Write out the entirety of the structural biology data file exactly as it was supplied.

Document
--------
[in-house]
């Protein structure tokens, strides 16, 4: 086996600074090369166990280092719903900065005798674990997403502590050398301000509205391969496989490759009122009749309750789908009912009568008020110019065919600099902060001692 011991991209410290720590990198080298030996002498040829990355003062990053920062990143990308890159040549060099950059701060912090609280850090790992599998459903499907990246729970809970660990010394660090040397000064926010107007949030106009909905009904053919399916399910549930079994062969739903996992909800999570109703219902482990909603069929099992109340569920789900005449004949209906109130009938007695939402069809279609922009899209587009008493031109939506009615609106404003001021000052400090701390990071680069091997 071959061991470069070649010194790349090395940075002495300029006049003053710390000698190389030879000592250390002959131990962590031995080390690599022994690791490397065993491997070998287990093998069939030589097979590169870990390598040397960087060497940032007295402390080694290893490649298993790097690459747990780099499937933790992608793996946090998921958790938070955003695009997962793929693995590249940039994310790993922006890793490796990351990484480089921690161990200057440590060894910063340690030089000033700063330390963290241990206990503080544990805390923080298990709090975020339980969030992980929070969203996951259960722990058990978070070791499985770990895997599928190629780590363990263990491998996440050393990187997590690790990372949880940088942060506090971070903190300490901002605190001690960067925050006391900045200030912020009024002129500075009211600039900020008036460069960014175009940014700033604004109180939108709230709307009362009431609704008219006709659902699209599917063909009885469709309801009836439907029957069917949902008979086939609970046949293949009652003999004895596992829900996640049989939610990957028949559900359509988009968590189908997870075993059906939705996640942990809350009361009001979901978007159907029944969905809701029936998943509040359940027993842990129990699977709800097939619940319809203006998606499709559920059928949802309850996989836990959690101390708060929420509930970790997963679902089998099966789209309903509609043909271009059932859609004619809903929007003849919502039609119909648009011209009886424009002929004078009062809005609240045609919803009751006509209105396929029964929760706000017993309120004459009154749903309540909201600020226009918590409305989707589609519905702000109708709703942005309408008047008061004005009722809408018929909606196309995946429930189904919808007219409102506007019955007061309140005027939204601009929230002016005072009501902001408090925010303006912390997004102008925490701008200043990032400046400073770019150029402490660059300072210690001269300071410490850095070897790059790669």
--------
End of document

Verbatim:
[in-house]
């Protein structure tokens, strides 16, 4: 086996600074090369166990280092719903900065005798674990997403502590050398301000509205391969496989490759009122009749309750789908009912009568008020110019065919600099902060001692 011991991209410290720590990198080298030996002498040829990355003062990053920062990143990308890159040549060099950059701060912090609280850090790992599998459903499907990246729970809970660990010394660090040397000064926010107007949030106009909905009904053919399916399910549930079994062969739903996992909800999570109703219902482990909603069929099992109340569920789900005449004949209906109130009938007695939402069809279609922009899209587009008493031109939506009615609106404003001021000052400090701390990071680069091997 071959061991470069070649010194790349090395940075002495300029006049003053710390000698190389030879000592250390002959131990962590031995080390690599022994690791490397065993491997070998287990093998069939030589097979590169870990390598040397960087060497940032007295402390080694290893490649298993790097690459747990780099499937933790992608793996946090998921958790938070955003695009997962793929693995590249940039994310790993922006890793490796990351990484480089921690161990200057440590060894910063340690030089000033700063330390963290241990206990503080544990805390923080298990709090975020339980969030992980929070969203996951259960722990058990978070070791499985770990895997599928190629780590363990263990491998996440050393990187997590690790990372949880940088942060506090971070903190300490901002605190001690960067925050006391900045200030912020009024002129500075009211600039900020008036460069960014175009940014700033604004109180939108709230709307009362009431609704008219006709659902699209599917063909009885469709309801009836439907029957069917949902008979086939609970046949293949009652003999004895596992829900996640049989939610990957028949559900359509988009968590189908997870075993059906939705996640942990809350009361009001979901978007159907029944969905809701029936998943509040359940027993842990129990699977709800097939619940319809203006998606499709559920059928949802309850996989836990959690101390708060929420509930970790997963679902089998099966789209309903509609043909271009059932859609004619809903929007003849919502039609119909648009011209009886424009002929004078009062809005609240045609919803009751006509209105396929029964929760706000017993309120004459009154749903309540909201600020226009918590409305989707589609519905702000109708709703942005309408008047008061004005009722809408018929909606196309995946429930189904919808007219409102506007019955007061309140005027939204601009929230002016005072009501902001408090925010303006912390997004102008925490701008200043990032400046400073770019150029402490660059300072210690001269300071410490850095070897790059790669």